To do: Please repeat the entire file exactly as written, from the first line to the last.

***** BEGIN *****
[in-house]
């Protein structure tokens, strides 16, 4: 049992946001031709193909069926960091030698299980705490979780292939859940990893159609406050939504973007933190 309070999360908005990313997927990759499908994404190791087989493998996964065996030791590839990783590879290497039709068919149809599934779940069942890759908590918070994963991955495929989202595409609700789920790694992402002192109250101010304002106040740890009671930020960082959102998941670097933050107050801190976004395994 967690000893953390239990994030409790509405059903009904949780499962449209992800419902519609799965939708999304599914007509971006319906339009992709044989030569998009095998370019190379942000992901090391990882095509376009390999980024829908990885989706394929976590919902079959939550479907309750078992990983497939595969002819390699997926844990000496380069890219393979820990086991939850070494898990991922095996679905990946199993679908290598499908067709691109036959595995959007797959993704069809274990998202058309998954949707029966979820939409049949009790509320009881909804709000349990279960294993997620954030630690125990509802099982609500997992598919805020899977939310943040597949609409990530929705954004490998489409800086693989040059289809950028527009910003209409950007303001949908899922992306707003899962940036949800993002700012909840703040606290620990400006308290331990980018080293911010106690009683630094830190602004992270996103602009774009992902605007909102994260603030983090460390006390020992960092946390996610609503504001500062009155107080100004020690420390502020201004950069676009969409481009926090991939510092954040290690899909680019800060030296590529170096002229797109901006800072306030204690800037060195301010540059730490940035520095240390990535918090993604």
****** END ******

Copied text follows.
[in-house]
């Protein structure tokens, strides 16, 4: 049992946001031709193909069926960091030698299980705490979780292939859940990893159609406050939504973007933190 309070999360908005990313997927990759499908994404190791087989493998996964065996030791590839990783590879290497039709068919149809599934779940069942890759908590918070994963991955495929989202595409609700789920790694992402002192109250101010304002106040740890009671930020960082959102998941670097933050107050801190976004395994 967690000893953390239990994030409790509405059903009904949780499962449209992800419902519609799965939708999304599914007509971006319906339009992709044989030569998009095998370019190379942000992901090391990882095509376009390999980024829908990885989706394929976590919902079959939550479907309750078992990983497939595969002819390699997926844990000496380069890219393979820990086991939850070494898990991922095996679905990946199993679908290598499908067709691109036959595995959007797959993704069809274990998202058309998954949707029966979820939409049949009790509320009881909804709000349990279960294993997620954030630690125990509802099982609500997992598919805020899977939310943040597949609409990530929705954004490998489409800086693989040059289809950028527009910003209409950007303001949908899922992306707003899962940036949800993002700012909840703040606290620990400006308290331990980018080293911010106690009683630094830190602004992270996103602009774009992902605007909102994260603030983090460390006390020992960092946390996610609503504001500062009155107080100004020690420390502020201004950069676009969409481009926090991939510092954040290690899909680019800060030296590529170096002229797109901006800072306030204690800037060195301010540059730490940035520095240390990535918090993604």